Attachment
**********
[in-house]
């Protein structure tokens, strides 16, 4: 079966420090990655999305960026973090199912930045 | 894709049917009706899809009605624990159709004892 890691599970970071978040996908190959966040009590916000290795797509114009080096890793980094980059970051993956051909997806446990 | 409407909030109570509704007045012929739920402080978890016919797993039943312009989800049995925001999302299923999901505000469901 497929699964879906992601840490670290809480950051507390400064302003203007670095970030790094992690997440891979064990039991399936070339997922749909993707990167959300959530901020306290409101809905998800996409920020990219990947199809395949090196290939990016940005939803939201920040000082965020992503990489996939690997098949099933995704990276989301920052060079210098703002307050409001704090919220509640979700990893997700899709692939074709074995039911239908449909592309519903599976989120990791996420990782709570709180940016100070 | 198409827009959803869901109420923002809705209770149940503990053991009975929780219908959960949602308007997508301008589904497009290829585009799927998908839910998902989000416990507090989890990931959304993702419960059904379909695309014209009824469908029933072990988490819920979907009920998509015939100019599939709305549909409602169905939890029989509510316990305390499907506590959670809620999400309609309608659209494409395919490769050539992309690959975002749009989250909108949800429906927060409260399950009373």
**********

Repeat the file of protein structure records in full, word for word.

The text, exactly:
[in-house]
């Protein structure tokens, strides 16, 4: 079966420090990655999305960026973090199912930045 | 894709049917009706899809009605624990159709004892 890691599970970071978040996908190959966040009590916000290795797509114009080096890793980094980059970051993956051909997806446990 | 409407909030109570509704007045012929739920402080978890016919797993039943312009989800049995925001999302299923999901505000469901 497929699964879906992601840490670290809480950051507390400064302003203007670095970030790094992690997440891979064990039991399936070339997922749909993707990167959300959530901020306290409101809905998800996409920020990219990947199809395949090196290939990016940005939803939201920040000082965020992503990489996939690997098949099933995704990276989301920052060079210098703002307050409001704090919220509640979700990893997700899709692939074709074995039911239908449909592309519903599976989120990791996420990782709570709180940016100070 | 198409827009959803869901109420923002809705209770149940503990053991009975929780219908959960949602308007997508301008589904497009290829585009799927998908839910998902989000416990507090989890990931959304993702419960059904379909695309014209009824469908029933072990988490819920979907009920998509015939100019599939709305549909409602169905939890029989509510316990305390499907506590959670809620999400309609309608659209494409395919490769050539992309690959975002749009989250909108949800429906927060409260399950009373």